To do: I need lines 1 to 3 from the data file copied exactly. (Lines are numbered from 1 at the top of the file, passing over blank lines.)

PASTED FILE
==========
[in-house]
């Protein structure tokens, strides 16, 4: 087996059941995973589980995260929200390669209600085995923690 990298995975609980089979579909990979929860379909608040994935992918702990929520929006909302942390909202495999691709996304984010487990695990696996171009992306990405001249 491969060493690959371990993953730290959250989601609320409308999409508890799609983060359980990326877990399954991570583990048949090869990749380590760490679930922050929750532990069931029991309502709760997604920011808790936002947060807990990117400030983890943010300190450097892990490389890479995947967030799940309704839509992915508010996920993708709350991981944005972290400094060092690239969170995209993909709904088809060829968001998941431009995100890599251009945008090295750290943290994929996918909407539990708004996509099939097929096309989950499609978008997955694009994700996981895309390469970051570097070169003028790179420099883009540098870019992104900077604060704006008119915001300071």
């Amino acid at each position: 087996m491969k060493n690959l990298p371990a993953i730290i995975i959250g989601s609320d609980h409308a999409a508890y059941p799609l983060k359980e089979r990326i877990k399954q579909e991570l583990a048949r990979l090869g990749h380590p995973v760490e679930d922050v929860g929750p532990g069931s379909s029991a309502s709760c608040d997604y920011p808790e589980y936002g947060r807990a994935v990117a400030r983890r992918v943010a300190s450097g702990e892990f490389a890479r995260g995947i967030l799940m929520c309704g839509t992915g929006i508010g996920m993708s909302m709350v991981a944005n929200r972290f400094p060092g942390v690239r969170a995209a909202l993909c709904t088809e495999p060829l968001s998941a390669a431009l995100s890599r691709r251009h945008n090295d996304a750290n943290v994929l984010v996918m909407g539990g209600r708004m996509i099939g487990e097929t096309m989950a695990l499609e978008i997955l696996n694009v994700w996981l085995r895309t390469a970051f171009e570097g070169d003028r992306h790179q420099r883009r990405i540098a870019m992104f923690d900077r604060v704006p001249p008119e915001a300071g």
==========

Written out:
[in-house]
């Protein structure tokens, strides 16, 4: 087996059941995973589980995260929200390669209600085995923690 990298995975609980089979579909990979929860379909608040994935992918702990929520929006909302942390909202495999691709996304984010487990695990696996171009992306990405001249 491969060493690959371990993953730290959250989601609320409308999409508890799609983060359980990326877990399954991570583990048949090869990749380590760490679930922050929750532990069931029991309502709760997604920011808790936002947060807990990117400030983890943010300190450097892990490389890479995947967030799940309704839509992915508010996920993708709350991981944005972290400094060092690239969170995209993909709904088809060829968001998941431009995100890599251009945008090295750290943290994929996918909407539990708004996509099939097929096309989950499609978008997955694009994700996981895309390469970051570097070169003028790179420099883009540098870019992104900077604060704006008119915001300071």
């Amino acid at each position: 087996m491969k060493n690959l990298p371990a993953i730290i995975i959250g989601s609320d609980h409308a999409a508890y059941p799609l983060k359980e089979r990326i877990k399954q579909e991570l583990a048949r990979l090869g990749h380590p995973v760490e679930d922050v929860g929750p532990g069931s379909s029991a309502s709760c608040d997604y920011p808790e589980y936002g947060r807990a994935v990117a400030r983890r992918v943010a300190s450097g702990e892990f490389a890479r995260g995947i967030l799940m929520c309704g839509t992915g929006i508010g996920m993708s909302m709350v991981a944005n929200r972290f400094p060092g942390v690239r969170a995209a909202l993909c709904t088809e495999p060829l968001s998941a390669a431009l995100s890599r691709r251009h945008n090295d996304a750290n943290v994929l984010v996918m909407g539990g209600r708004m996509i099939g487990e097929t096309m989950a695990l499609e978008i997955l696996n694009v994700w996981l085995r895309t390469a970051f171009e570097g070169d003028r992306h790179q420099r883009r990405i540098a870019m992104f923690d900077r604060v704006p001249p008119e915001a300071g």